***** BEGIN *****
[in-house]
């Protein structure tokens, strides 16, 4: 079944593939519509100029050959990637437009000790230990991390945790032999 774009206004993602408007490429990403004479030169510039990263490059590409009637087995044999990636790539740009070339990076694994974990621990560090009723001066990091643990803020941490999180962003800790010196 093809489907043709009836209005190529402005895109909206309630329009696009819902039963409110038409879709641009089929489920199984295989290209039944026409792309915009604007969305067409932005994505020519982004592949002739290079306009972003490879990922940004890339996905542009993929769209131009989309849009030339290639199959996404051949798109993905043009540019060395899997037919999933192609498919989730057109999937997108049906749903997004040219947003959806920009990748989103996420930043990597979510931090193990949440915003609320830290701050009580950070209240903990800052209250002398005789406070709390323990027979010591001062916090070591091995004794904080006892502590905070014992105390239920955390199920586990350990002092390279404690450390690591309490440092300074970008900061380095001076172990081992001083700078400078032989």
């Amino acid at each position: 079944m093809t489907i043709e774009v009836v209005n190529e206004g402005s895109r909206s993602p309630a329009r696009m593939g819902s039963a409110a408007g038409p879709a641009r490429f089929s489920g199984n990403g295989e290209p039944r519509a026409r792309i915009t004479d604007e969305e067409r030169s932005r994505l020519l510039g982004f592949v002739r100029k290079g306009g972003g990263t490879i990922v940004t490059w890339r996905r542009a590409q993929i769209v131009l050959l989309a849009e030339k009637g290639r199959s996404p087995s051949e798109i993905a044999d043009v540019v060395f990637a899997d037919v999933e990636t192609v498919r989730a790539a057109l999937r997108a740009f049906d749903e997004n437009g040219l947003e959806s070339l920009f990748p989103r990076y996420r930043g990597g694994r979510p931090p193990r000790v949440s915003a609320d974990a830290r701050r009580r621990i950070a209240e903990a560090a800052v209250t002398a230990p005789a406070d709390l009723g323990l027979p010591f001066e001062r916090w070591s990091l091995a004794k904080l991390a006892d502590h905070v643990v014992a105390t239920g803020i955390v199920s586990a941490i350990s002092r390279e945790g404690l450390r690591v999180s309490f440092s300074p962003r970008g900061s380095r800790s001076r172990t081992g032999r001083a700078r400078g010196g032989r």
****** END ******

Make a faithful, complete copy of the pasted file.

[in-house]
């Protein structure tokens, strides 16, 4: 079944593939519509100029050959990637437009000790230990991390945790032999 774009206004993602408007490429990403004479030169510039990263490059590409009637087995044999990636790539740009070339990076694994974990621990560090009723001066990091643990803020941490999180962003800790010196 093809489907043709009836209005190529402005895109909206309630329009696009819902039963409110038409879709641009089929489920199984295989290209039944026409792309915009604007969305067409932005994505020519982004592949002739290079306009972003490879990922940004890339996905542009993929769209131009989309849009030339290639199959996404051949798109993905043009540019060395899997037919999933192609498919989730057109999937997108049906749903997004040219947003959806920009990748989103996420930043990597979510931090193990949440915003609320830290701050009580950070209240903990800052209250002398005789406070709390323990027979010591001062916090070591091995004794904080006892502590905070014992105390239920955390199920586990350990002092390279404690450390690591309490440092300074970008900061380095001076172990081992001083700078400078032989």
């Amino acid at each position: 079944m093809t489907i043709e774009v009836v209005n190529e206004g402005s895109r909206s993602p309630a329009r696009m593939g819902s039963a409110a408007g038409p879709a641009r490429f089929s489920g199984n990403g295989e290209p039944r519509a026409r792309i915009t004479d604007e969305e067409r030169s932005r994505l020519l510039g982004f592949v002739r100029k290079g306009g972003g990263t490879i990922v940004t490059w890339r996905r542009a590409q993929i769209v131009l050959l989309a849009e030339k009637g290639r199959s996404p087995s051949e798109i993905a044999d043009v540019v060395f990637a899997d037919v999933e990636t192609v498919r989730a790539a057109l999937r997108a740009f049906d749903e997004n437009g040219l947003e959806s070339l920009f990748p989103r990076y996420r930043g990597g694994r979510p931090p193990r000790v949440s915003a609320d974990a830290r701050r009580r621990i950070a209240e903990a560090a800052v209250t002398a230990p005789a406070d709390l009723g323990l027979p010591f001066e001062r916090w070591s990091l091995a004794k904080l991390a006892d502590h905070v643990v014992a105390t239920g803020i955390v199920s586990a941490i350990s002092r390279e945790g404690l450390r690591v999180s309490f440092s300074p962003r970008g900061s380095r800790s001076r172990t081992g032999r001083a700078r400078g010196g032989r």